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ADL's Mobile Training Implementation Framework (MoTIF) Project


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ADL’s recent research review uncovered the fact that very few actual ID models for mobile learning truly exist. Instead of creating a new ID model, they have presented a framework that can be used to incorporate mobile learning considerations into existing ID models and agile approaches to optimize them for the mobile learner. Ideally, instructional designers should now consider focusing on new opportunities for improving performance and augmenting skills, not just on knowledge transfer.

The flexible approach proposed by the framework takes both instruction and performance support into consideration for the mobile learning task or challenge at hand. This session will provide you with ADL’s mobile learning research findings and an overview of the MoTIF project. This session will specifically address the mLearning considerations during the analysis and design phases. Participants will also receive a list of mobile learning resources and discuss opportunities for getting involved with the community supporting this effort and evolving the framework.

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ADL's Mobile Training Implementation Framework (MoTIF) Project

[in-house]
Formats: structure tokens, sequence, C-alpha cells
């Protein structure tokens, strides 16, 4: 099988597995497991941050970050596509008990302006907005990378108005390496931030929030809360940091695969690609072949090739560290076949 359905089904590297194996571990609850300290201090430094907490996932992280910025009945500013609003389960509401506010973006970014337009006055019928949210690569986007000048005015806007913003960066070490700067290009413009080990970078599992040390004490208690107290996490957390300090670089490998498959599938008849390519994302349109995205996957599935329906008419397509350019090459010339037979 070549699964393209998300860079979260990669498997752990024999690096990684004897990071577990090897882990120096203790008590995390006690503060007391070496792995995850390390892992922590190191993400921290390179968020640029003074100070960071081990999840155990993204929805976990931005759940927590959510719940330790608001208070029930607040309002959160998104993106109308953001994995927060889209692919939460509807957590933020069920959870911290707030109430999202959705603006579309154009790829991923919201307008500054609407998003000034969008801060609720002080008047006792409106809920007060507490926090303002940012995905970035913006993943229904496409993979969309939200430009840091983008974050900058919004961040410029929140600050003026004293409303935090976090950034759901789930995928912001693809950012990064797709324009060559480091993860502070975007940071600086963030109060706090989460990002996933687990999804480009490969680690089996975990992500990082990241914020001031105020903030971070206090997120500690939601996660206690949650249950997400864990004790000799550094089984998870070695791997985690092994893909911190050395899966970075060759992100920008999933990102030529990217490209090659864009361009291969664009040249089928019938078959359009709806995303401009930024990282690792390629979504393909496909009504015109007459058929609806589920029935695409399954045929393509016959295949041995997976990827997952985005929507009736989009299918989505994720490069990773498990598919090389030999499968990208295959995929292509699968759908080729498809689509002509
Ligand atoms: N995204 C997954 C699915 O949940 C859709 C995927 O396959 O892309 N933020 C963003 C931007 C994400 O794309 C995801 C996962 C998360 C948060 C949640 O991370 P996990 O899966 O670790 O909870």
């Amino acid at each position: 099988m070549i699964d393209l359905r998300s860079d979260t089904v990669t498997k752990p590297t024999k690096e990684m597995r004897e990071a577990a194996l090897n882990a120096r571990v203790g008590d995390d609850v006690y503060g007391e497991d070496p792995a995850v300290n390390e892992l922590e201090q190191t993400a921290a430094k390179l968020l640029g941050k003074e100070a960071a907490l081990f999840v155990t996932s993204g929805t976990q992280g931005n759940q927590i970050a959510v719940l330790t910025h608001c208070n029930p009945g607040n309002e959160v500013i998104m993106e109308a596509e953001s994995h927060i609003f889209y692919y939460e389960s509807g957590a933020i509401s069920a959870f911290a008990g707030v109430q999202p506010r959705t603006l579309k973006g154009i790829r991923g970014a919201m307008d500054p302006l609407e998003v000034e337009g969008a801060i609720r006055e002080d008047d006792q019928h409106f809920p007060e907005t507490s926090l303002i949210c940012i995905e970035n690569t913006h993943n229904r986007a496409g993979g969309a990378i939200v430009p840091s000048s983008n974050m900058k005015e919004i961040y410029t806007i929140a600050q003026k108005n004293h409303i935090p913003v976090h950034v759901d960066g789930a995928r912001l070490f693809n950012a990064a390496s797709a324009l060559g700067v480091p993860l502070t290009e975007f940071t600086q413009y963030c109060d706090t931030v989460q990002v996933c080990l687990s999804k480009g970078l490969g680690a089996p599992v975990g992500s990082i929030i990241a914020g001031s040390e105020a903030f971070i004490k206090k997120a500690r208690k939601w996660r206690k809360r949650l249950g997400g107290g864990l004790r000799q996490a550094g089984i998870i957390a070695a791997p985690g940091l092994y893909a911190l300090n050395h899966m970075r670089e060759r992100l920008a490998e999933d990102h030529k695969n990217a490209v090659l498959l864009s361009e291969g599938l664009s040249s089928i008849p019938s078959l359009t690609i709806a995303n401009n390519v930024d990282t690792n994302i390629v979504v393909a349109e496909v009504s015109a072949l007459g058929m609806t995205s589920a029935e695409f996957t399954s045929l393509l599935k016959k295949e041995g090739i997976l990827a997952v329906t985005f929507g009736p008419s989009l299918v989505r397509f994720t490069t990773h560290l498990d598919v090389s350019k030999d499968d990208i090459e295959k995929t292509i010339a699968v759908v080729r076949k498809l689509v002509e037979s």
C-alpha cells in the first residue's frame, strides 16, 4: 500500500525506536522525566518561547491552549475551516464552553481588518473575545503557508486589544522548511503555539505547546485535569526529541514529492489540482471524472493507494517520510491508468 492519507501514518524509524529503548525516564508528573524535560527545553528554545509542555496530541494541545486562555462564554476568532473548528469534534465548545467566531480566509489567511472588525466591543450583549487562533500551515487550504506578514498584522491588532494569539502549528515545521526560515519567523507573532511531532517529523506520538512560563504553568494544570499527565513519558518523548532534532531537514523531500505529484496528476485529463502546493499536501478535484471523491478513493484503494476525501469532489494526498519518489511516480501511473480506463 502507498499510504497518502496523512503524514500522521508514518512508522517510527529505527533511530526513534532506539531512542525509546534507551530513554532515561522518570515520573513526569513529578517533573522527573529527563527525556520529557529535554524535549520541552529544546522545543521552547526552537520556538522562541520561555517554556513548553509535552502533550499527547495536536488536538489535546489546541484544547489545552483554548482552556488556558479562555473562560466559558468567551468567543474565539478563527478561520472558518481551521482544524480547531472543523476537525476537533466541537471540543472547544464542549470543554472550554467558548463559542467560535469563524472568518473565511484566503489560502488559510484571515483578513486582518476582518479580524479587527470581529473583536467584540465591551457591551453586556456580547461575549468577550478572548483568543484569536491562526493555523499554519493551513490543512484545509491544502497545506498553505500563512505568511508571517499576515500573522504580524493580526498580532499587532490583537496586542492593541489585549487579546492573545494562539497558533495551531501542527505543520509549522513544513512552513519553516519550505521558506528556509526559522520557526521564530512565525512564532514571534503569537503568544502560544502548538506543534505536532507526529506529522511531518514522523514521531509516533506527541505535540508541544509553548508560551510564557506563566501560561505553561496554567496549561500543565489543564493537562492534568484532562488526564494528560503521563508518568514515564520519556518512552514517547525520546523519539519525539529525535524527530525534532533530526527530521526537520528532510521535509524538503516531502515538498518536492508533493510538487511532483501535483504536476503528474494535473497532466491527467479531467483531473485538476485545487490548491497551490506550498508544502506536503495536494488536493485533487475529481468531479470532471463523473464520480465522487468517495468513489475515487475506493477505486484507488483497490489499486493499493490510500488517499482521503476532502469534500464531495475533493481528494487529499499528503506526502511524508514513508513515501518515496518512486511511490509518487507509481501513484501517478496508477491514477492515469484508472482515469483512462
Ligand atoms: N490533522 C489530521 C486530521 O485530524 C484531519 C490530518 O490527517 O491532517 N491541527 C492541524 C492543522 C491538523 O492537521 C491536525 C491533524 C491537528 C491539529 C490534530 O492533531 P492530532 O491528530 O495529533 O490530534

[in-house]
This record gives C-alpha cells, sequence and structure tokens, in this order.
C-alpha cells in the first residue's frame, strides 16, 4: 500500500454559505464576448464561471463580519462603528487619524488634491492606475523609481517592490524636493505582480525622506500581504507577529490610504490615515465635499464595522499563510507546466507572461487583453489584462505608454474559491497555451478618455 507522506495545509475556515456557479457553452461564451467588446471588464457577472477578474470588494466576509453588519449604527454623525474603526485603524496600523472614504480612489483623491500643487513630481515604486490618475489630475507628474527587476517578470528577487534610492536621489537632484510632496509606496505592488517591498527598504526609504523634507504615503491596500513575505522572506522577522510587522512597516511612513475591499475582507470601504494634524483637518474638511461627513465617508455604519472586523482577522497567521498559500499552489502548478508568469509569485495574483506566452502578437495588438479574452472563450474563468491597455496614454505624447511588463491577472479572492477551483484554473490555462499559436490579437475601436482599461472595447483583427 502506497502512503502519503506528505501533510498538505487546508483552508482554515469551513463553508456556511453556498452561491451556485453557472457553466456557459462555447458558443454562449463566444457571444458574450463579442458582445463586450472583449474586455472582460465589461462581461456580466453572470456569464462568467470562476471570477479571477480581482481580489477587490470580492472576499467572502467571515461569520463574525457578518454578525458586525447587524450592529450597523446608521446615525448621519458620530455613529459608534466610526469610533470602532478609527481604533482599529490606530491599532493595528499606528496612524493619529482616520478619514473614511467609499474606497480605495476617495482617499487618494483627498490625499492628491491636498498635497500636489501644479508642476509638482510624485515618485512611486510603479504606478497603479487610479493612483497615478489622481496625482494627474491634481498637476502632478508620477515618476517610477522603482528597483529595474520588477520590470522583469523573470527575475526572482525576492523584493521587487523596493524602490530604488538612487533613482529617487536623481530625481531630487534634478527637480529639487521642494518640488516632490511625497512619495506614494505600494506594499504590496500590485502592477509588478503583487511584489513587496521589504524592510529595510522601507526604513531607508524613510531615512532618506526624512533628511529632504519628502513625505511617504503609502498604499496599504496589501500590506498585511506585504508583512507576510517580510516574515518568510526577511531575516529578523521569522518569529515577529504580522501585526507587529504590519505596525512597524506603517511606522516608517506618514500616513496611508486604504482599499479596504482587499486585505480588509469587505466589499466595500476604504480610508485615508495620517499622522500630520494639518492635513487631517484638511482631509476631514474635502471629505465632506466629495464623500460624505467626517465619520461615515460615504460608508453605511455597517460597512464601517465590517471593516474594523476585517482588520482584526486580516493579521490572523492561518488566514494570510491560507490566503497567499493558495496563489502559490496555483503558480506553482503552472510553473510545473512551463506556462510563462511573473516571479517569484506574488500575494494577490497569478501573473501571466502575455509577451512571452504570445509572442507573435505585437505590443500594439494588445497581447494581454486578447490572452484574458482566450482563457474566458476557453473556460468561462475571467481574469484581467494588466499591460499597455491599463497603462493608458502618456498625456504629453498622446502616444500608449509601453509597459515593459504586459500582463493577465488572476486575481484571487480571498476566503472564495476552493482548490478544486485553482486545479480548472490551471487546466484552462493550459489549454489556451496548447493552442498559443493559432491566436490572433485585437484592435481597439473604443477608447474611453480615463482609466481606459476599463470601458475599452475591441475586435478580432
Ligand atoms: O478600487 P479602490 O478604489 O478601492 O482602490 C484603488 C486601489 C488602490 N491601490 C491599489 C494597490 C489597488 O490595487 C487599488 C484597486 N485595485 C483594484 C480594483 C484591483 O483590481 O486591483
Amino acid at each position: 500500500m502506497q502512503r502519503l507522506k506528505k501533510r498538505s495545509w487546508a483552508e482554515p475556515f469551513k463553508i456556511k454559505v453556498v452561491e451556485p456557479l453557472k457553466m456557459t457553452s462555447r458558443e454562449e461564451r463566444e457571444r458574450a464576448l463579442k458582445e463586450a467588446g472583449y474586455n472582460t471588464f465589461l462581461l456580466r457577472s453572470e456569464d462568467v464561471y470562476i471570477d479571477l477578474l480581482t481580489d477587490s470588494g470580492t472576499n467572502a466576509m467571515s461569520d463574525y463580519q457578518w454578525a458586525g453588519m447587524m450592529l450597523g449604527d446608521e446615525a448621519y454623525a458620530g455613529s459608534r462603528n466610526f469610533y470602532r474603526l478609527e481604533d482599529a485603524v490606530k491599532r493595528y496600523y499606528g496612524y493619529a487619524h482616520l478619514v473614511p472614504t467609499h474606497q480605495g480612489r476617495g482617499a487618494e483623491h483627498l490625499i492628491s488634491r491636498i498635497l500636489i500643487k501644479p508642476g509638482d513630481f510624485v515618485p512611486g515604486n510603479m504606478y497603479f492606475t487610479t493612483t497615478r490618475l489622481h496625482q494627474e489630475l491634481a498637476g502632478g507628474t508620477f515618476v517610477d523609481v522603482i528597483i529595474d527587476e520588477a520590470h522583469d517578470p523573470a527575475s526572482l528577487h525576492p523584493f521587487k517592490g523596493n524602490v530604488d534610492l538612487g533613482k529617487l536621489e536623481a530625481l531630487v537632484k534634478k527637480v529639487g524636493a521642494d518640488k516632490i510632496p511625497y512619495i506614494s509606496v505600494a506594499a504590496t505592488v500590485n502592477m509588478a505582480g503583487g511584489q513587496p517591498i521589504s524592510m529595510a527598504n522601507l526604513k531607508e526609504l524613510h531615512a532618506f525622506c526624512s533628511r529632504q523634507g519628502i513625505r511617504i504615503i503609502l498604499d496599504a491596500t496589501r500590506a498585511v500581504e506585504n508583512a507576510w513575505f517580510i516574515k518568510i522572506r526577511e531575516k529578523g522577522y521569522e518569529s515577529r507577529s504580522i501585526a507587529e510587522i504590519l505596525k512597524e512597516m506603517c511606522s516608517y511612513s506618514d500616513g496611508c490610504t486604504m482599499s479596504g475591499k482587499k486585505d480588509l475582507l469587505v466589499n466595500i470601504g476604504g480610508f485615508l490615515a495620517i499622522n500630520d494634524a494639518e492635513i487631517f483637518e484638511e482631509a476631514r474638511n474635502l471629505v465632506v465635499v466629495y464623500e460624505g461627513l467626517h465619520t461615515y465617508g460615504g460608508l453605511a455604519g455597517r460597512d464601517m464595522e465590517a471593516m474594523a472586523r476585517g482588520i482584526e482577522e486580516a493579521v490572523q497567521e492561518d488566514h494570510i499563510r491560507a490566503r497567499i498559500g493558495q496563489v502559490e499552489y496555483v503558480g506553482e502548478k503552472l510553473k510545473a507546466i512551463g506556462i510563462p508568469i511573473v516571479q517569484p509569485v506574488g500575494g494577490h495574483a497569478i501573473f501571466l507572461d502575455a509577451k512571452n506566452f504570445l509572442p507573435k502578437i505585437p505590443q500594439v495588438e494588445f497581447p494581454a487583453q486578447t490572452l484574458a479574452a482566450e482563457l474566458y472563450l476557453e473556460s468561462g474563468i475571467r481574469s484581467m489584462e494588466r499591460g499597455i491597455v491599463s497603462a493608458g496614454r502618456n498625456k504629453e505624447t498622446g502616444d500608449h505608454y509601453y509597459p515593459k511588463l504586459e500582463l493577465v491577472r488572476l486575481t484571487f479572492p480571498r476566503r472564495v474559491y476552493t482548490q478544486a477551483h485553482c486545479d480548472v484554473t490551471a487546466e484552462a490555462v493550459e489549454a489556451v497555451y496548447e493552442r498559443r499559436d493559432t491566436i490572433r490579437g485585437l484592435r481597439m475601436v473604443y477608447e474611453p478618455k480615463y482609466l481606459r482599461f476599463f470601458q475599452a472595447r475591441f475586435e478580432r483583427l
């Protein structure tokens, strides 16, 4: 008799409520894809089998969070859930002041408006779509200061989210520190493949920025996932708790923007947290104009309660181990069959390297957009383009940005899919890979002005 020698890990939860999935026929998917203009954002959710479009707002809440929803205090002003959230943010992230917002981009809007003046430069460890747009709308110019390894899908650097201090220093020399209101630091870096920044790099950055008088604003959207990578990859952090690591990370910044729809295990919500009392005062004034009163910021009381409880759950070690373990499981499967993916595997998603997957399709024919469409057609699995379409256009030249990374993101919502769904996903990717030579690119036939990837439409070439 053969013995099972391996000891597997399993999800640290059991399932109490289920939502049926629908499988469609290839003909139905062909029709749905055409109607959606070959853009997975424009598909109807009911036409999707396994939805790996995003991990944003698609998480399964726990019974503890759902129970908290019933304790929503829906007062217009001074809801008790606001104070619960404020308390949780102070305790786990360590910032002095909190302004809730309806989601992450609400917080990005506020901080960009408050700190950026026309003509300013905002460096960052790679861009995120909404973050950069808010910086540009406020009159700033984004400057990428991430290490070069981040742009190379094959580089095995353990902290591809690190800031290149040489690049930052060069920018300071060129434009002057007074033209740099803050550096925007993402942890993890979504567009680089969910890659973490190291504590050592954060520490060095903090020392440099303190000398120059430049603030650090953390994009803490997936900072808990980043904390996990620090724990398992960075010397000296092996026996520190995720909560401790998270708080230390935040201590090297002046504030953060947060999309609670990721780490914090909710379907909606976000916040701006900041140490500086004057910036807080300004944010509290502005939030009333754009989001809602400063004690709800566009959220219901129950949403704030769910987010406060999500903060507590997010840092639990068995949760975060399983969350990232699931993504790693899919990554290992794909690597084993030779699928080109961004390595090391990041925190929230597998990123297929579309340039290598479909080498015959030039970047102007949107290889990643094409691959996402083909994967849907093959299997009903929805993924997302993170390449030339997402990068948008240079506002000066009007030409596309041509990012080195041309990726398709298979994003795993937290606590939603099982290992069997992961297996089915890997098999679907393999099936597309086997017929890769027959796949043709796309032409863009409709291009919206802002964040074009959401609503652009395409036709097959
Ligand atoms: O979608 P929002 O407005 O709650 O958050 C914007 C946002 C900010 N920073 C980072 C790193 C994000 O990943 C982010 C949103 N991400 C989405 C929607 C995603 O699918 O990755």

1. 1. Sponsored by the Office of the Under Secretary of Defense for Personnel and Readiness (OUSD P&R)ADL’s MoTIF ProjectmLearnCon, San Jose, CA, June 19, 2013Mr. Jason Haag, Research Analyst, Mobile Learning LeadThe Tolliver Group, Inc. SETA Support for ADL
  2. 2. | Session #7082‣  ADL Initiative was established in 1999 byPresidential Executive Order 13111. The first twoADL Co-Labs opened in Alexandria, VA and Orlando,FL that same year.Advanced Distributed LearningBackground and Vision
  3. 3. 3“Provide access to the highest qualityeducation and training, tailored toindividual needs, delivered cost effectively,anywhere and anytime.”- ADL Vision
  4. 4. | Session #7084ADL Global ReachCanada ADL Partnership LabKingston, ON, CanadaNorway ADLPartnership LabOslo, NorwayUnited KingdomADL Partnership LabBuckinghamshire,United KingdomKorea ADLPartnership LabSeoul, KoreaRomania ADLPartnership LabBucharest, RomaniaLatin America and Caribbean RegionsADL Partnership LabMexico City, MexicoNATO ACT ADLPartnership LabNorfolk, VAADL Co-LabOrlando, FLAcademic ADL Co-LabMadison, WIADL Co-LabAlexandria, VAADL Center for IntelligentTutoring Systems Researchand DevelopmentMemphis, TNPoland ADLPartnership LabWarsaw, Poland
  5. 5. | Session #708 5What a difference 8 years makes. St. Peter’s SquarePhoto Source:
  6. 6. | Session #708 6App Store Turns Five in 2013Happy Birthday!
  7. 7. | Session #708The MoTIF Projectmo·tif   [moh-teef]noun1. a recurring subject, theme, idea, etc.2. a distinctive and recurring form, shape, figure, etc., ina design3. a dominant idea or featureMobile Training Implementation Framework (MoTIF)